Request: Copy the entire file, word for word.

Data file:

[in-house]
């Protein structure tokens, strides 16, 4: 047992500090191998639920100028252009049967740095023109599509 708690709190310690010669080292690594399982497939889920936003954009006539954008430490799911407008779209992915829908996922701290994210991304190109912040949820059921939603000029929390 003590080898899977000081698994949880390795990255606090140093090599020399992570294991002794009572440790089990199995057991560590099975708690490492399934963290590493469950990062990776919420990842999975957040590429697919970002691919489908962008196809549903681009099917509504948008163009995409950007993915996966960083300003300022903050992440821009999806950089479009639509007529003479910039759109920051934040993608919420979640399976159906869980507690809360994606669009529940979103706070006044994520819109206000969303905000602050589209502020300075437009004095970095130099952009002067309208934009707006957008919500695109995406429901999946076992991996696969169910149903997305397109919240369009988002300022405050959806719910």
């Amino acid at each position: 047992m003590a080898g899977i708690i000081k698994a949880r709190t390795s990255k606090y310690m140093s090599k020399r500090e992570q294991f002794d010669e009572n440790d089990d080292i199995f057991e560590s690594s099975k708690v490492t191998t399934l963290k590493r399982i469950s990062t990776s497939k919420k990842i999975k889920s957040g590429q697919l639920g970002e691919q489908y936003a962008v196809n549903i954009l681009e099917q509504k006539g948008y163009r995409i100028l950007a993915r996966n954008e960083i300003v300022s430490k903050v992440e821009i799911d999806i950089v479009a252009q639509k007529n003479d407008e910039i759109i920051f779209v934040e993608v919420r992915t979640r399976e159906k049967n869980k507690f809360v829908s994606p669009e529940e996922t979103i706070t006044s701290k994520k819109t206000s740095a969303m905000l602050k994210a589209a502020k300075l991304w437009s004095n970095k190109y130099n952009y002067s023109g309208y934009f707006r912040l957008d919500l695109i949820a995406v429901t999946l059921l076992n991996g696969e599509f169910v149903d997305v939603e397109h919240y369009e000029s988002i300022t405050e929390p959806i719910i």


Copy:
[in-house]
């Protein structure tokens, strides 16, 4: 047992500090191998639920100028252009049967740095023109599509 708690709190310690010669080292690594399982497939889920936003954009006539954008430490799911407008779209992915829908996922701290994210991304190109912040949820059921939603000029929390 003590080898899977000081698994949880390795990255606090140093090599020399992570294991002794009572440790089990199995057991560590099975708690490492399934963290590493469950990062990776919420990842999975957040590429697919970002691919489908962008196809549903681009099917509504948008163009995409950007993915996966960083300003300022903050992440821009999806950089479009639509007529003479910039759109920051934040993608919420979640399976159906869980507690809360994606669009529940979103706070006044994520819109206000969303905000602050589209502020300075437009004095970095130099952009002067309208934009707006957008919500695109995406429901999946076992991996696969169910149903997305397109919240369009988002300022405050959806719910």
């Amino acid at each position: 047992m003590a080898g899977i708690i000081k698994a949880r709190t390795s990255k606090y310690m140093s090599k020399r500090e992570q294991f002794d010669e009572n440790d089990d080292i199995f057991e560590s690594s099975k708690v490492t191998t399934l963290k590493r399982i469950s990062t990776s497939k919420k990842i999975k889920s957040g590429q697919l639920g970002e691919q489908y936003a962008v196809n549903i954009l681009e099917q509504k006539g948008y163009r995409i100028l950007a993915r996966n954008e960083i300003v300022s430490k903050v992440e821009i799911d999806i950089v479009a252009q639509k007529n003479d407008e910039i759109i920051f779209v934040e993608v919420r992915t979640r399976e159906k049967n869980k507690f809360v829908s994606p669009e529940e996922t979103i706070t006044s701290k994520k819109t206000s740095a969303m905000l602050k994210a589209a502020k300075l991304w437009s004095n970095k190109y130099n952009y002067s023109g309208y934009f707006r912040l957008d919500l695109i949820a995406v429901t999946l059921l076992n991996g696969e599509f169910v149903d997305v939603e397109h919240y369009e000029s988002i300022t405050e929390p959806i719910i």